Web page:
Category: The sailing life begins


Rivers2Seas                                                             Florida

Swimming from the slide aboard Rivers2Seas

Our time at Gateway Terrace retirement home is coming to a close.  The place has been great, but talking

SUPing around the neighborhood

solely with octogenarians and above is getting rather slow.  We have been here since mid-September; so just about 2 months getting Rivers2Seas in working order, provisioning, living life aboard and waiting for hurricane season to end.  We had planned to do all this in 4 months time, but that didn’t work out so we have been working long days and nights.

We arrived with our red minivan stocked to the gills with our treasures from home that would make Rivers2Seas our home.   Moored

"My room is so BIG!"

to a dock in the canals of Fort Lauderdale with swimming pool 20 yards away is a play palace for the kids.  They first exclaimed upon seeing their rooms, “this room is huge!”   Our preparations for life aboard had meant even smaller rooms in their minds than their slightly bigger than a full-size-bed room with 40 inches to the ceiling.  When we first arrived I set up some HeroCams in some of the rooms to record the kids’ reactions to the boat.  Apparently, Chase disappeared for 20 seconds down below without our knowledge.  He made it to Ella’s room, took a right into the bathroom and straight for the toilet.  At 3 years old, his little butt cheeks twinkle as he stands and pees, flushes the toilet, and joins the festivities without us knowing of his little venture.  The cameras had us howling.  Our little seaman has arrived.  Chase is 100% in his element on Rivers2Seas.  A child’s intuition can be astounding.  They each know so much about boat life without us teaching them.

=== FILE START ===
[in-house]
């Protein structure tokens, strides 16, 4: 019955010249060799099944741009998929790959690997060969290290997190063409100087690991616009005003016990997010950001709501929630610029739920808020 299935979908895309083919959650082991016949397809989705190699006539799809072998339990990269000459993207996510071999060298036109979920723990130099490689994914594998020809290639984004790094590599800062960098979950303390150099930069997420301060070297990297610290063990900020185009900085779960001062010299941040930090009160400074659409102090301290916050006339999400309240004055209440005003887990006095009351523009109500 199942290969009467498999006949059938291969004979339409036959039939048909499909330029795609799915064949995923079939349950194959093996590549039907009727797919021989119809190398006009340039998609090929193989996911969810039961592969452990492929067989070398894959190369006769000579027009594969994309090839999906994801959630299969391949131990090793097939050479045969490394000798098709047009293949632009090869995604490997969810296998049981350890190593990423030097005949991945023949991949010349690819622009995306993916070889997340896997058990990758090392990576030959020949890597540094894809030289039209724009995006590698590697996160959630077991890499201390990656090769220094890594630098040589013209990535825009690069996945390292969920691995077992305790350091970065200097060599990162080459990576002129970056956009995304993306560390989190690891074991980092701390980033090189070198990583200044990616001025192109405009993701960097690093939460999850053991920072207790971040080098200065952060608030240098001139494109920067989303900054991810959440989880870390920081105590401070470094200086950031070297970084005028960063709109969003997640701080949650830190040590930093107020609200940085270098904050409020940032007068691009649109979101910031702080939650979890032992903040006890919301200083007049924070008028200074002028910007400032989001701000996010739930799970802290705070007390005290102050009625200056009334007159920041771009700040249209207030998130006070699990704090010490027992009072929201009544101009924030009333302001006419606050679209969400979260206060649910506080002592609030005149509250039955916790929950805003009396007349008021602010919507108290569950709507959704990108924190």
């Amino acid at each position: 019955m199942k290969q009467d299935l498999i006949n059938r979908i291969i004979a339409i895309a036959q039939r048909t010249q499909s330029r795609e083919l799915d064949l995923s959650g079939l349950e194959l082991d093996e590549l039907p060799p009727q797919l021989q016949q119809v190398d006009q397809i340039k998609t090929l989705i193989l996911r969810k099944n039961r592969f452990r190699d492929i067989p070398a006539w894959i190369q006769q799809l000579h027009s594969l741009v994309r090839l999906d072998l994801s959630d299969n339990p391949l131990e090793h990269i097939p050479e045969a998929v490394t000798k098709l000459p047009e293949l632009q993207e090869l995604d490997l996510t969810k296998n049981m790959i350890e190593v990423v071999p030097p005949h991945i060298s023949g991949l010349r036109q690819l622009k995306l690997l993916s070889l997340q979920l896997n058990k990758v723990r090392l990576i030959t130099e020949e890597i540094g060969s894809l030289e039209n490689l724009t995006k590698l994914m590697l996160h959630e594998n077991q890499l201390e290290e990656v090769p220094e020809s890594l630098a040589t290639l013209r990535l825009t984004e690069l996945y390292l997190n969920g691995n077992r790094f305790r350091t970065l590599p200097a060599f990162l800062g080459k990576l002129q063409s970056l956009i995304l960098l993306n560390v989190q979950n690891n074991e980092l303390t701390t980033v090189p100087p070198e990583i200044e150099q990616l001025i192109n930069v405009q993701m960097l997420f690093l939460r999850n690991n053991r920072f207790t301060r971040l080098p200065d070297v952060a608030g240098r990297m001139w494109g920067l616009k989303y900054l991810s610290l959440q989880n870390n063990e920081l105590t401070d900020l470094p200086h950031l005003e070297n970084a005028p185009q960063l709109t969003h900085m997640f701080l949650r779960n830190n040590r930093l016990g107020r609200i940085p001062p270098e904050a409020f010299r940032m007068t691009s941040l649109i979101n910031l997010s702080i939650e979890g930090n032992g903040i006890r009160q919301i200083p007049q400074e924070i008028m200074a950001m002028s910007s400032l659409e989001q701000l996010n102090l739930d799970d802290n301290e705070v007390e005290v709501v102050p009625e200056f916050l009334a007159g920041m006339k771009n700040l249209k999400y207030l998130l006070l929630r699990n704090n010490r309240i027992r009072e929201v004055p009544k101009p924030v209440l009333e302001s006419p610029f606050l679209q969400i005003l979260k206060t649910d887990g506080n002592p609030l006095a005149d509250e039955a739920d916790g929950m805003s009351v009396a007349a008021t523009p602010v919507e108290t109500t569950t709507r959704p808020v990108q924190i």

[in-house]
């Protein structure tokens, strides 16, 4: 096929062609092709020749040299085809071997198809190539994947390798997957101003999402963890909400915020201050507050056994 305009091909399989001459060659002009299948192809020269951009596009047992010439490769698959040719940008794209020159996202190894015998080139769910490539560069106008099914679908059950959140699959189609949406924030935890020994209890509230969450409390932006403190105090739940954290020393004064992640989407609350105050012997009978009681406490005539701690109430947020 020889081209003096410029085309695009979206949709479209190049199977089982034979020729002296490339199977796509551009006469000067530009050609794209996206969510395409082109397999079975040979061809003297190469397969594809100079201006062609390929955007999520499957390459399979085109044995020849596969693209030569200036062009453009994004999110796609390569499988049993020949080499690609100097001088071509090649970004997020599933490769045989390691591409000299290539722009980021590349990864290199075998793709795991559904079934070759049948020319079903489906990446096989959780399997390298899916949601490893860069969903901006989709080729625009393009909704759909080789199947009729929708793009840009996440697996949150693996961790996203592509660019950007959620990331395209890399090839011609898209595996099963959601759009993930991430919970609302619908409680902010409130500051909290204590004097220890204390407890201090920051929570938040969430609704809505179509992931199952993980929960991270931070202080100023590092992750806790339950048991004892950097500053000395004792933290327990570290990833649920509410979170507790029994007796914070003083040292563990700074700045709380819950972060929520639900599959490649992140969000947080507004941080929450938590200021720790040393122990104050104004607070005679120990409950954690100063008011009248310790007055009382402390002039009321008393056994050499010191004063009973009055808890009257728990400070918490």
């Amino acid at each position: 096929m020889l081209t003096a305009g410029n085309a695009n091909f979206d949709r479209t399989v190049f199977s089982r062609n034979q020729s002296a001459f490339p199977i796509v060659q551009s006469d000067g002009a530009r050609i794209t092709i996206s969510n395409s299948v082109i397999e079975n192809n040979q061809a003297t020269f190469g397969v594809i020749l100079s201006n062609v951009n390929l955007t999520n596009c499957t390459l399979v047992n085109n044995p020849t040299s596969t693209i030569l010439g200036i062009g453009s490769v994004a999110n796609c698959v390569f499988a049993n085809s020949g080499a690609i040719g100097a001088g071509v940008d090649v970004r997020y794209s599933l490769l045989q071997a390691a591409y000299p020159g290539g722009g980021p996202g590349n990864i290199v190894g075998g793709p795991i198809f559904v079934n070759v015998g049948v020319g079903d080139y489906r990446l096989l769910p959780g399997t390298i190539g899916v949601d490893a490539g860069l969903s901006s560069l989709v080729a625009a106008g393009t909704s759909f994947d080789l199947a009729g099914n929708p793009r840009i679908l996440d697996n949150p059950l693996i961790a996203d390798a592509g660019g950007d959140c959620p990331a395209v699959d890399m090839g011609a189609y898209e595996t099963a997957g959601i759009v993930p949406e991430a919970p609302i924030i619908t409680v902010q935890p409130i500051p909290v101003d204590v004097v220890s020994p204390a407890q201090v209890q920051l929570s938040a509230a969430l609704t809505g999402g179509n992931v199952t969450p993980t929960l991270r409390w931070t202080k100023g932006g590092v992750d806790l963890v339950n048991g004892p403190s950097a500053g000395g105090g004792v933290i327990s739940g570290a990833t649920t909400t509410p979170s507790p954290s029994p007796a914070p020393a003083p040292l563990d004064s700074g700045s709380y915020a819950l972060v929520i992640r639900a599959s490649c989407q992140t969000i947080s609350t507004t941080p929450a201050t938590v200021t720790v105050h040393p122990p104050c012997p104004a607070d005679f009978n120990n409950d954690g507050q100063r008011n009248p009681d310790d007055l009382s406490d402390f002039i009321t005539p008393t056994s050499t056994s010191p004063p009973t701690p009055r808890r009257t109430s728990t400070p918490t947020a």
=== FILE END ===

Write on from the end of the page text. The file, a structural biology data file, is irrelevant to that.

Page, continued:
Ella working on her writing skills

Lindsey has been homeschooling Ella and a bit with Chase.  The process is a learning experience for all involved.  It is amazing how thorough 1st grade education is these days.  On our road trip we passed through a museum in Tennessee that had samples of the first grade education from the 1800’s.  The 10-page single textbook is a bit different than the 22 100+-page textbooks Ella received as part of her curriculum.  Chase listens attentively to everything that I am telling Ella and wants to participate.  Homeschooling is tough.  Sometimes I find myself expecting college work from Ella and I am not satisfied until she delivers and then I remember that she is only in 1stgrade…..The stress of messing her up for life is sometimes overwhelming and then I back off a bit and let her run her course, and I am blown

away at what she picks up naturally.  The kid is smart.  It is amazing the ambient education she is getting.  Two days ago, she called for one of the biggest bridges in Fort Lauderdale to open.  She was beaming when the bridge engineer called back

Music class in the salon